Fr. Roger J. Landry
Pontifical North American College, Vatican City
Third Sunday of Ordinary Time, Year B
January 23, 2000
Jonah 3:1-5,10; 1 Cor 7:29-31; Mk 1:14-20
God raises up prophets for every age. He raised up Jonah to convert Ninevah. He raised up St. Paul to bring the Corinthians and so many other communities to the fullness of truth. And he has raised up us for this age. Our message is the same as theirs, the same message we hear Jesus himself proclaiming in the Gospel: This is the time. The reign of God is at hand! Reform your lives and believe in the Gospel! We are called to preach conversion from sin and conversion to God.
Like Jonah, we might be tempted to flee to Tarshish from the presence of the Lord, because the magnitude of the task in front of us and the anticipated hostility of the audience terrify us. But the Lord helped Jonah to die to himself forcing him to do a three-day retreat in the belly of a whale, and will likewise help us to die to ourselves if we allow him. We might be intimidated by our own sins, like St. Paul was at the beginning. After all, he used to kill Christians for a living. But the Lord cured his blindness through his conversion in the waters of baptism and sent him to proclaim the Gospel of reconciliation to other sinners. As surely as he called Peter, Andrew, James and John, God has called us sinners to continue his ministry, to continue their ministry of announcing to the whole world by our conversions and faith that the time is now to repent and to believe in the Gospel. He has called us, first, to convert and believe in the Good News, and then to go and proclaim, like Jonah, like Paul, like the first Apostles this same message. And he called us to do it now. “I tell you, brothers,” St. Paul urges us, “the time is short.” The time is indeed short.
Over the past few months, we have reflected on the great need for authentic preaching, for homilists who proclaim the Gospel in season and out of season, who preach what they really believe, who preach what their listeners really need to hear, who put what they preach into practice. We also discussed what things in our own lives and backgrounds still keep us from carrying out this mission, and this seminar has made us aware of other things, perhaps, that we haven’t discussed here, that hold us back. The message from the readings this week is that now is the time for putting the resolutions we’ve made in this seminar into action, so that we may become authentic preachers of the Gospel, in and out of the pulpit.
Why did Jesus call Peter, Andrew, James and John, later Matthew and Paul? Not because they were the smartest, most talented, most holy, most courageous men he could find. Rather he called them because they were capable of leaving everything behind and following him. Today’s Gospel says they “immediately” abandoned their nets and became his followers. They were not ones to put their hands to the plow and look back. They were not ones to wait until they could bury their father, or to say farewell to those at home. They were the ones who realized, no matter how many times they might fall afterward, that they were now in the time of fulfillment. That the reign of God was at hand. And that Jesus was worth everything they were leaving behind and much, much more. They left everything immediately to follow him.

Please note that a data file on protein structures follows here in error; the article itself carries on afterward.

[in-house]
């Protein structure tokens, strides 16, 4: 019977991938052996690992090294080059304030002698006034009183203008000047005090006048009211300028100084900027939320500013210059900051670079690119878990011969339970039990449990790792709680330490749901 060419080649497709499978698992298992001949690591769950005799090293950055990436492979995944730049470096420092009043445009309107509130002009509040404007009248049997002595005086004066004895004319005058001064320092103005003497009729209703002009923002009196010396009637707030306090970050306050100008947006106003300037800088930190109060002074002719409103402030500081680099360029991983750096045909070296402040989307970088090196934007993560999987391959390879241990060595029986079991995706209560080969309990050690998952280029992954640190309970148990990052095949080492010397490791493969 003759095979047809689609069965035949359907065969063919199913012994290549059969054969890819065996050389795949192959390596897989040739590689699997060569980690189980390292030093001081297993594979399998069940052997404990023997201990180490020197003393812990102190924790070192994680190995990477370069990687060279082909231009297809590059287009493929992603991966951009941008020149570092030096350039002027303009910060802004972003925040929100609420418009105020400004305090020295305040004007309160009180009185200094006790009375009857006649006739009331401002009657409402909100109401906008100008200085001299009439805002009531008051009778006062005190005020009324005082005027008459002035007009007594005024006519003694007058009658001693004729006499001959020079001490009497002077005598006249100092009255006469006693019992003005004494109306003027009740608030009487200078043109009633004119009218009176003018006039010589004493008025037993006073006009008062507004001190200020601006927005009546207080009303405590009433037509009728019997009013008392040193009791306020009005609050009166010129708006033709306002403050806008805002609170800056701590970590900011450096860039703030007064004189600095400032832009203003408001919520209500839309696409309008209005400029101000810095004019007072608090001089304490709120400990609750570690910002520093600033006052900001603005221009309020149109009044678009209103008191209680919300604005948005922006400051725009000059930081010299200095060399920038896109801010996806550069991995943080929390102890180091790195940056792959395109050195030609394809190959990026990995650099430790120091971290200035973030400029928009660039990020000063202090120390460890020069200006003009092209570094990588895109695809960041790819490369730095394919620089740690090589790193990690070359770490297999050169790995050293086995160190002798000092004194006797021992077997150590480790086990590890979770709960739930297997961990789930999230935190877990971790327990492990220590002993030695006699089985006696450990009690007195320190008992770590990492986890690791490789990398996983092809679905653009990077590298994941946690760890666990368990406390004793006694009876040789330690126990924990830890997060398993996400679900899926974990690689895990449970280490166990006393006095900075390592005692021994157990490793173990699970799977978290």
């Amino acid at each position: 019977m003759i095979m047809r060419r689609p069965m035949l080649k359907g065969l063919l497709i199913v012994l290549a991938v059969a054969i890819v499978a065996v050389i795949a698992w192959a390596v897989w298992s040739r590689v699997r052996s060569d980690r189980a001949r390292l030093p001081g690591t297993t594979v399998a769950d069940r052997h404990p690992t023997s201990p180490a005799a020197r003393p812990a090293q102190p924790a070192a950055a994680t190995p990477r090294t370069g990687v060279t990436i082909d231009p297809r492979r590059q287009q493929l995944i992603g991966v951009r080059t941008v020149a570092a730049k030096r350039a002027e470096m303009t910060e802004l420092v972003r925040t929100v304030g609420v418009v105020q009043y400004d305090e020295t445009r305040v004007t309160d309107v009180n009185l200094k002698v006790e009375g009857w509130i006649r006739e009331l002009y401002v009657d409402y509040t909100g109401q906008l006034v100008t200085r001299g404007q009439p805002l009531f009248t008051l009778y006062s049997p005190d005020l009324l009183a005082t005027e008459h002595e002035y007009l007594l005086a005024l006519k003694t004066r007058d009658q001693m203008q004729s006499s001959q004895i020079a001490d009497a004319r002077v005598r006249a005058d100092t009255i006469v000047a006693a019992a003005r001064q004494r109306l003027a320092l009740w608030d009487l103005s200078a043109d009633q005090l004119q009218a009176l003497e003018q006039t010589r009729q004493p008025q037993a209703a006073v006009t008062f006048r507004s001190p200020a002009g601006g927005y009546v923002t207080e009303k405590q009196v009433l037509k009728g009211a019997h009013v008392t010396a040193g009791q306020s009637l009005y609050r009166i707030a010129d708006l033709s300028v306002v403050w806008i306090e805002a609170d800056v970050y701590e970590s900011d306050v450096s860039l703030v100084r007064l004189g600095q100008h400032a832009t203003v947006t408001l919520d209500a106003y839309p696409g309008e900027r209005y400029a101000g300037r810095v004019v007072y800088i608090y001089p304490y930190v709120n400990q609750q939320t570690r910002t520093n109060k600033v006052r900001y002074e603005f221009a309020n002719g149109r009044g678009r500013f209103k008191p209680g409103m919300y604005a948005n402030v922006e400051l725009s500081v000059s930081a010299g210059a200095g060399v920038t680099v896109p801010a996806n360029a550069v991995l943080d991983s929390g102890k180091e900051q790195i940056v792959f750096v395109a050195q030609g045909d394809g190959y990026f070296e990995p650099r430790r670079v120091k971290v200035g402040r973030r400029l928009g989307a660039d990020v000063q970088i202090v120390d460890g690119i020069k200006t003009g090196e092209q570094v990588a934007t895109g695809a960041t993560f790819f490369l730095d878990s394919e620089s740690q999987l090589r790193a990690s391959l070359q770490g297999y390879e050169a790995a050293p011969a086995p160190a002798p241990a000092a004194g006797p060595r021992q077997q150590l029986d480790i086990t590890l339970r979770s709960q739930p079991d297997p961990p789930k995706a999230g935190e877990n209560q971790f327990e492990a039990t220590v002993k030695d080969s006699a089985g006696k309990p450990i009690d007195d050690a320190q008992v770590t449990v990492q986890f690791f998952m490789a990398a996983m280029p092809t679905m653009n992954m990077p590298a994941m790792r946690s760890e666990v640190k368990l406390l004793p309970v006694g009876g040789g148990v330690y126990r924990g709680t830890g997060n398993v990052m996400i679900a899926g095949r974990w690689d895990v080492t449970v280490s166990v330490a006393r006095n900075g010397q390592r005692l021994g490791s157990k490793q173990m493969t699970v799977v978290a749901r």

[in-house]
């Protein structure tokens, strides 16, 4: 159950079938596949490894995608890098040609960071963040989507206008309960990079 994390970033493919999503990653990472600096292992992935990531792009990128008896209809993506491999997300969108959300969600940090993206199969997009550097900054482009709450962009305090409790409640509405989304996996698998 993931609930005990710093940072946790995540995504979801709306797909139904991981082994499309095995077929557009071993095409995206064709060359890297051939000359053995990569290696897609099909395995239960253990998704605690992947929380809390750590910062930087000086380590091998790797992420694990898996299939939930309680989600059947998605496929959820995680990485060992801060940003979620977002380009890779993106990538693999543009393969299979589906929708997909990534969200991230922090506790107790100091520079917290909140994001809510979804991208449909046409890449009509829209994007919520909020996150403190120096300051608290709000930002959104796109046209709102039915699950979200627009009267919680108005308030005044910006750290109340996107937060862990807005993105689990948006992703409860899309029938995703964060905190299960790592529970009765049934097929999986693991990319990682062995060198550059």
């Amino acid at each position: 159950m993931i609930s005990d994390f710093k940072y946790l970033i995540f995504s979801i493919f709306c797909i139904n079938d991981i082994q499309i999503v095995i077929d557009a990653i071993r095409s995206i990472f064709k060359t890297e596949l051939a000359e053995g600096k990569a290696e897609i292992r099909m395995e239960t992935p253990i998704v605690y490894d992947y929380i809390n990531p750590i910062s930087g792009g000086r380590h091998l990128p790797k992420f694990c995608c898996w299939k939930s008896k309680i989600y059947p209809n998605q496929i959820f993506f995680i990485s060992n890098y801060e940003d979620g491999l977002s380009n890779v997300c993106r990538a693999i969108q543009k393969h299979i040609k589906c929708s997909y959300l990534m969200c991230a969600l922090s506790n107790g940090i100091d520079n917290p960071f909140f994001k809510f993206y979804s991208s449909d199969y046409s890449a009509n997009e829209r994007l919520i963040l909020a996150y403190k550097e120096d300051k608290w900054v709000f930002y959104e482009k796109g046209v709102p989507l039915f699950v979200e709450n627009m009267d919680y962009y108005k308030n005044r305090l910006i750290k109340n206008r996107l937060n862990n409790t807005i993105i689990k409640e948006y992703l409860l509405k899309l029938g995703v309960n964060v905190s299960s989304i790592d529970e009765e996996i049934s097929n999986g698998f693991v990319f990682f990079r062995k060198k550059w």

Here in seminary, no matter if we’re priests, deacons, or seminarians awaiting ordination, we live constantly in the future. We await ordination, we await first assignments, we await the completion of exams and degree programs. The temptation is ever present to procrastinate in our discipleship, to say to ourselves — as I’ve said hundreds of times to myself — “when I get to the parish, then I will do” those things that right now I know I should be doing at this moment and not putting off. Rather than leaving everything immediately, right now, and following the Lord with all our minds, hearts, souls and strenght, we delay giving the Lord that 5-10 percent or more that Bishop Neinstadt described so well on Sunday.
As we wind up this seminar, God in his loving providence has given us in very simple terms the standard by which we can determine if we’re being authentic preachers. Authentic preachers are those who are constantly reforming their lives and begging God for the grace for increased faith in the Gospel. Authentic preachers are those who preach in their own lives that now is the time to put resolutions into action and who don’t duck difficult subjects in the own lives or in those God has entrusted to them for other “venues” or for “better occasions.” Authentic preachers live now in the kingdom of God and thereby proclaim that the kingdom of God is at hand. And the time for us to reform from whatever holds us back and to become these authentic preachers is now. May God bring this good work urgently to completion.